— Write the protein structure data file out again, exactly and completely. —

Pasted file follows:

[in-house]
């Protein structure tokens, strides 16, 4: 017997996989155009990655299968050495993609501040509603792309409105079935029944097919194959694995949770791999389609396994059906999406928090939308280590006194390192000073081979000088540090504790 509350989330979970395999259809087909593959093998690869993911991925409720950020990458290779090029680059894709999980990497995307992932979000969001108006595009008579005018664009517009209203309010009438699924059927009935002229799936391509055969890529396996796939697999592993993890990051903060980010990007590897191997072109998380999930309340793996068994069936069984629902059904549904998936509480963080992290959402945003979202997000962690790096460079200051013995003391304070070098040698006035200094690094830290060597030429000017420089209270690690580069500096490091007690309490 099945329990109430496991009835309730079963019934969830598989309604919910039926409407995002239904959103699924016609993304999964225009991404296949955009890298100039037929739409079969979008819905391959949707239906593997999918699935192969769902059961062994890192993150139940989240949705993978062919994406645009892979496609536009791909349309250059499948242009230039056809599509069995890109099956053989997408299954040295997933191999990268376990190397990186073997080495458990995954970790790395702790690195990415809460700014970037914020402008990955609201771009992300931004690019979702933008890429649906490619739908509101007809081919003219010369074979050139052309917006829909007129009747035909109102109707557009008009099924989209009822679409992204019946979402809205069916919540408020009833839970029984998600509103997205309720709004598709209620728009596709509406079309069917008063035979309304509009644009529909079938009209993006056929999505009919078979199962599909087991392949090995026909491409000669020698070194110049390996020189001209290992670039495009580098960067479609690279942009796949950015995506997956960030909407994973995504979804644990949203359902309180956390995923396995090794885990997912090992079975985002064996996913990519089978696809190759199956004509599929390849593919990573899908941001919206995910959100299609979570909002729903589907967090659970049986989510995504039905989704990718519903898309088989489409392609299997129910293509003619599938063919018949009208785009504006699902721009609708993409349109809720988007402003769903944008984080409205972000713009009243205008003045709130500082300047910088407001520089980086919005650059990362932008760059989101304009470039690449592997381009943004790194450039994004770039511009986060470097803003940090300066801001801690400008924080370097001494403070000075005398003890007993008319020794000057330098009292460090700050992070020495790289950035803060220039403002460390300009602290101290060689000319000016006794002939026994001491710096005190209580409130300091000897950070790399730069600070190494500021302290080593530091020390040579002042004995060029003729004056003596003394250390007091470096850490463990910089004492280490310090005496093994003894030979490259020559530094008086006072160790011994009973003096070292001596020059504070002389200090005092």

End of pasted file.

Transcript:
[in-house]
């Protein structure tokens, strides 16, 4: 017997996989155009990655299968050495993609501040509603792309409105079935029944097919194959694995949770791999389609396994059906999406928090939308280590006194390192000073081979000088540090504790 509350989330979970395999259809087909593959093998690869993911991925409720950020990458290779090029680059894709999980990497995307992932979000969001108006595009008579005018664009517009209203309010009438699924059927009935002229799936391509055969890529396996796939697999592993993890990051903060980010990007590897191997072109998380999930309340793996068994069936069984629902059904549904998936509480963080992290959402945003979202997000962690790096460079200051013995003391304070070098040698006035200094690094830290060597030429000017420089209270690690580069500096490091007690309490 099945329990109430496991009835309730079963019934969830598989309604919910039926409407995002239904959103699924016609993304999964225009991404296949955009890298100039037929739409079969979008819905391959949707239906593997999918699935192969769902059961062994890192993150139940989240949705993978062919994406645009892979496609536009791909349309250059499948242009230039056809599509069995890109099956053989997408299954040295997933191999990268376990190397990186073997080495458990995954970790790395702790690195990415809460700014970037914020402008990955609201771009992300931004690019979702933008890429649906490619739908509101007809081919003219010369074979050139052309917006829909007129009747035909109102109707557009008009099924989209009822679409992204019946979402809205069916919540408020009833839970029984998600509103997205309720709004598709209620728009596709509406079309069917008063035979309304509009644009529909079938009209993006056929999505009919078979199962599909087991392949090995026909491409000669020698070194110049390996020189001209290992670039495009580098960067479609690279942009796949950015995506997956960030909407994973995504979804644990949203359902309180956390995923396995090794885990997912090992079975985002064996996913990519089978696809190759199956004509599929390849593919990573899908941001919206995910959100299609979570909002729903589907967090659970049986989510995504039905989704990718519903898309088989489409392609299997129910293509003619599938063919018949009208785009504006699902721009609708993409349109809720988007402003769903944008984080409205972000713009009243205008003045709130500082300047910088407001520089980086919005650059990362932008760059989101304009470039690449592997381009943004790194450039994004770039511009986060470097803003940090300066801001801690400008924080370097001494403070000075005398003890007993008319020794000057330098009292460090700050992070020495790289950035803060220039403002460390300009602290101290060689000319000016006794002939026994001491710096005190209580409130300091000897950070790399730069600070190494500021302290080593530091020390040579002042004995060029003729004056003596003394250390007091470096850490463990910089004492280490310090005496093994003894030979490259020559530094008086006072160790011994009973003096070292001596020059504070002389200090005092």